European stock markets seen as wait-and-see before burst of indices – 04/02/2024 at 07:51

Old stock exchange building in Paris

European stock markets are expected to be mixed on Tuesday at the start of a week packed with key economic indicators.

According to the first available indications, the Parisian CAC 40 is up 0.11% at the opening. Futures on the FTSE in London, the Dax in Frankfurt and the EuroStoxx 50 suggest a unidirectional open.

In the euro zone, final manufacturing PMI indicators for March will be published this Tuesday, as well as preliminary German inflation for the same month, while certain members of the European Central Bank’s Governing Council are starting to talk about rate cuts.

However, markets will focus on US indicators after the ISM manufacturing activity indicator released on Monday showed its first increase in 18 months.

The key indicators for the week are the Jolt survey of job creation for March on Tuesday, the ADP private employment figures on Wednesday and the monthly employment report from the Labor Department on Friday.

The Federal Reserve’s board of governors remains divided over the path of the American economy, after the institution’s president, Jerome Powell, announced on Friday that risks to employment would now also be taken into account by the central bank.

If a slowdown in the labor market could justify a rate cut, its resistance could support inflation and force the central bank to maintain its restrictive rates longer than expected.

Values ​​to follow:

Wall Street

The New York Stock Exchange ended mixed on Monday as investors expressed concern over the timing of an interest rate cut from the Federal Reserve as Treasury yields rose higher after sending stronger-than-expected manufacturing data.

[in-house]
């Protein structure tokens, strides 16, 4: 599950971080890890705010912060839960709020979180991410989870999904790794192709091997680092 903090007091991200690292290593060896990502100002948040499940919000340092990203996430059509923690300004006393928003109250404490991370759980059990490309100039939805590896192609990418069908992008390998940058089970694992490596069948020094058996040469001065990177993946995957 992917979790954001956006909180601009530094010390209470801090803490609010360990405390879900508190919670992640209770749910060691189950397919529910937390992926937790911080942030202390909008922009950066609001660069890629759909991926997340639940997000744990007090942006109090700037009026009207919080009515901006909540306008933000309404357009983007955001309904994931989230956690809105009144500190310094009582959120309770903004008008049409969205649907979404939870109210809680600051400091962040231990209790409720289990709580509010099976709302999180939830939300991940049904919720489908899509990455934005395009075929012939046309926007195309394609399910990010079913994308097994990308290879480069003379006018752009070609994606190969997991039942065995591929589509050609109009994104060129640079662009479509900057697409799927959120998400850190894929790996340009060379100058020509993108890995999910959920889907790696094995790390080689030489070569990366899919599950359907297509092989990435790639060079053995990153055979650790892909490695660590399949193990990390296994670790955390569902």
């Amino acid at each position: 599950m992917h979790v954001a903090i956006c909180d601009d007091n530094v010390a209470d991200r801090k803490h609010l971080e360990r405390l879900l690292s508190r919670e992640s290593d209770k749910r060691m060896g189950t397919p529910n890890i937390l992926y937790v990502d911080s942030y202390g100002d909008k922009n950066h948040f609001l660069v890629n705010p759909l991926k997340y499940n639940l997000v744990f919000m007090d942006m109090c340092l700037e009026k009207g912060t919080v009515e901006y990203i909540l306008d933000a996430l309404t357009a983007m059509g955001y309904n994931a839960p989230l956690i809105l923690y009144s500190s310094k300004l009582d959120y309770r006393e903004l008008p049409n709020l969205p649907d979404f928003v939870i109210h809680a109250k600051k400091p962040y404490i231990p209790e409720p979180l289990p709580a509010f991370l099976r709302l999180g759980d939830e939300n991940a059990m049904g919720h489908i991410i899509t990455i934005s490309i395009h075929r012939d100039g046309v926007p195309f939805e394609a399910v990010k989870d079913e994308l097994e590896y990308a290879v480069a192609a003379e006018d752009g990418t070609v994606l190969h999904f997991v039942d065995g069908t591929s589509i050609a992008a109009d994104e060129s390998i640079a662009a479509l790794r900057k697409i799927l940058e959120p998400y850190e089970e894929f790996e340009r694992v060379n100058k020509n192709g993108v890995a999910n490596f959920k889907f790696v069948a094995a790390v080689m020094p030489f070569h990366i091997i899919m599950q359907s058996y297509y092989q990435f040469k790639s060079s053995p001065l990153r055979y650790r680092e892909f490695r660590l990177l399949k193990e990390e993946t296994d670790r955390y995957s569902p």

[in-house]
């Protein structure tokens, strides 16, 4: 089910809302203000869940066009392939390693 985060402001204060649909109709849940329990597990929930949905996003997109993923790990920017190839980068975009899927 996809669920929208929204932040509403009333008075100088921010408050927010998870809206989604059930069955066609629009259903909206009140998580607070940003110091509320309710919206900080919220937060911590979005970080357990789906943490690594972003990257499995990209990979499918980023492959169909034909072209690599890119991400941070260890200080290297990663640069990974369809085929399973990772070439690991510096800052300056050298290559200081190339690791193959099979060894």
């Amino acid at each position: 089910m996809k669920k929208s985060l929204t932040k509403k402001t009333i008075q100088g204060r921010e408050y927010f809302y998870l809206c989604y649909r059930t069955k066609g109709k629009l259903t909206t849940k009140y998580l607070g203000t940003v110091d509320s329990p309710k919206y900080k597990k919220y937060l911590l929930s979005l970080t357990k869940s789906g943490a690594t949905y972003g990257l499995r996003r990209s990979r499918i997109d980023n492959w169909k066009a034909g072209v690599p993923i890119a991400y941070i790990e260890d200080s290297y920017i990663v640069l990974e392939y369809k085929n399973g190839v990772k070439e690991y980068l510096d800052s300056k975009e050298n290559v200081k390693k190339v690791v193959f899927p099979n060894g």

The Dow Jones index fell 0.60%, or 240.52 points, to 39,566.85 points. The Standard & Poor’s 500 closed down 10.58 points, or 0.20%, at 5,243.77. The Nasdaq Composite rose 17.37 points (0.11%) to 16,396.832.

in Asia

The Tokyo stock exchange fell, with markets worried about possible intervention by the Bank of Japan on foreign exchange while the yen hovered near its lowest level in more than 20 years. The Nikkei was steady at 39,802.03 points, the broader Topix lost 18 points, down 0.2% to 8,581.00 points.

Technology stocks have followed in the footsteps of their American counterparts, still buoyed by the artificial intelligence craze. Semiconductor groups Lasertec, Shin-Etsu Chemical and Tokyo Electron rose 1.95%, 0.5% and 2.9% respectively.

Chinese stocks fell despite improving manufacturing data, as markets awaited further support measures. The Shanghai SSE Composite fell 0.14%, the CSI 300 fell 0.42%.


US yields are falling ahead of the release of numerous employment indicators in the United States this week.

The ten-year Treasury yield fell 1.4 basis points to 4.3152% while the two-year rate fell 1.9 bp to 4.6992%.


The euro fell after stronger-than-expected US manufacturing data.

The dollar was steady against a basket of reference currencies, while the euro lost 0.12% to $1.073 and the pound sterling lost 0.06% to $1.2543.

In Asia, the yen fell 0.09% to 151.76 yen per dollar, while the Australian dollar was still flat at $0.6489.


A resumption of manufacturing activity in the United States and China has raised hopes of a recovery in crude demand this year, supporting prices.

Brent rose 0.5% to $87.86 a barrel, American light crude (West Texas Intermediate, WTI) added 0.53% to $84.15.

(Writing by Corentin Chapron, Editing by Bertrand Bossy)

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